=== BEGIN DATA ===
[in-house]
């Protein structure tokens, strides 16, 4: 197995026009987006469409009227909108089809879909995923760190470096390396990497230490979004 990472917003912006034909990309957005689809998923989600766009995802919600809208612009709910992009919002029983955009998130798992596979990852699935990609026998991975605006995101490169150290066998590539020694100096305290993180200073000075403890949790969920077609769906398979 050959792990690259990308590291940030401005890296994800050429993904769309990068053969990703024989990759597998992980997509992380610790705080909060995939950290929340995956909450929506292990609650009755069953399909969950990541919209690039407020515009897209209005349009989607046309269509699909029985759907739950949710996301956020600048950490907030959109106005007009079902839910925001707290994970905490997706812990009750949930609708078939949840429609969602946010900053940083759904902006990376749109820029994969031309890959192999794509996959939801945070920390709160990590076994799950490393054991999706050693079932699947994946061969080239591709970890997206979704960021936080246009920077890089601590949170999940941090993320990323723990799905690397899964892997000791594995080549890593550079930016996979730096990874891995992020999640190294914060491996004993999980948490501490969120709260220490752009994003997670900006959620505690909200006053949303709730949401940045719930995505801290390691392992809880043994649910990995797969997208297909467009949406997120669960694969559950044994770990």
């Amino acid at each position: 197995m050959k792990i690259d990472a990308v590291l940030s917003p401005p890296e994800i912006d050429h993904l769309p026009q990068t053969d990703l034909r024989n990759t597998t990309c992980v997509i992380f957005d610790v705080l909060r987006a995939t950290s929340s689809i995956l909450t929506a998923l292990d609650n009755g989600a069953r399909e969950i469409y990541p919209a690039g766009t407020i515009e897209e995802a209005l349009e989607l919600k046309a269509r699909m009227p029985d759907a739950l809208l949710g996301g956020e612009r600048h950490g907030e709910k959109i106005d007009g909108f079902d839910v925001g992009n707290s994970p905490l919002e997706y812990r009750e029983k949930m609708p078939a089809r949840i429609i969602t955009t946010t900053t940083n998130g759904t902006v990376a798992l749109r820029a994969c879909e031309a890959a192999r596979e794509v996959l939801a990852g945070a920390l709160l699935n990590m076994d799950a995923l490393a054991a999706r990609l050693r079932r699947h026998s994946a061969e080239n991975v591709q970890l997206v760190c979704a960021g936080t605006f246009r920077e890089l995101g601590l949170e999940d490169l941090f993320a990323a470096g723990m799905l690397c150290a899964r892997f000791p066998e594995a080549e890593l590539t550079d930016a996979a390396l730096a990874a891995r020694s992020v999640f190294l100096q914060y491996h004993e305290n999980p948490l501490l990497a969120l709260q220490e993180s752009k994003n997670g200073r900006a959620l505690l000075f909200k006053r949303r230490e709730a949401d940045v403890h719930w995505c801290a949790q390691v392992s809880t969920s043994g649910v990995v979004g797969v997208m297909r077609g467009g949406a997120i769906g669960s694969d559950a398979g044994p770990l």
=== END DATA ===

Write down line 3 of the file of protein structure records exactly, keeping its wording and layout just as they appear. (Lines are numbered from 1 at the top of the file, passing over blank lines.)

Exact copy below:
């Amino acid at each position: 197995m050959k792990i690259d990472a990308v590291l940030s917003p401005p890296e994800i912006d050429h993904l769309p026009q990068t053969d990703l034909r024989n990759t597998t990309c992980v997509i992380f957005d610790v705080l909060r987006a995939t950290s929340s689809i995956l909450t929506a998923l292990d609650n009755g989600a069953r399909e969950i469409y990541p919209a690039g766009t407020i515009e897209e995802a209005l349009e989607l919600k046309a269509r699909m009227p029985d759907a739950l809208l949710g996301g956020e612009r600048h950490g907030e709910k959109i106005d007009g909108f079902d839910v925001g992009n707290s994970p905490l919002e997706y812990r009750e029983k949930m609708p078939a089809r949840i429609i969602t955009t946010t900053t940083n998130g759904t902006v990376a798992l749109r820029a994969c879909e031309a890959a192999r596979e794509v996959l939801a990852g945070a920390l709160l699935n990590m076994d799950a995923l490393a054991a999706r990609l050693r079932r699947h026998s994946a061969e080239n991975v591709q970890l997206v760190c979704a960021g936080t605006f246009r920077e890089l995101g601590l949170e999940d490169l941090f993320a990323a470096g723990m799905l690397c150290a899964r892997f000791p066998e594995a080549e890593l590539t550079d930016a996979a390396l730096a990874a891995r020694s992020v999640f190294l100096q914060y491996h004993e305290n999980p948490l501490l990497a969120l709260q220490e993180s752009k994003n997670g200073r900006a959620l505690l000075f909200k006053r949303r230490e709730a949401d940045v403890h719930w995505c801290a949790q390691v392992s809880t969920s043994g649910v990995v979004g797969v997208m297909r077609g467009g949406a997120i769906g669960s694969d559950a398979g044994p770990l």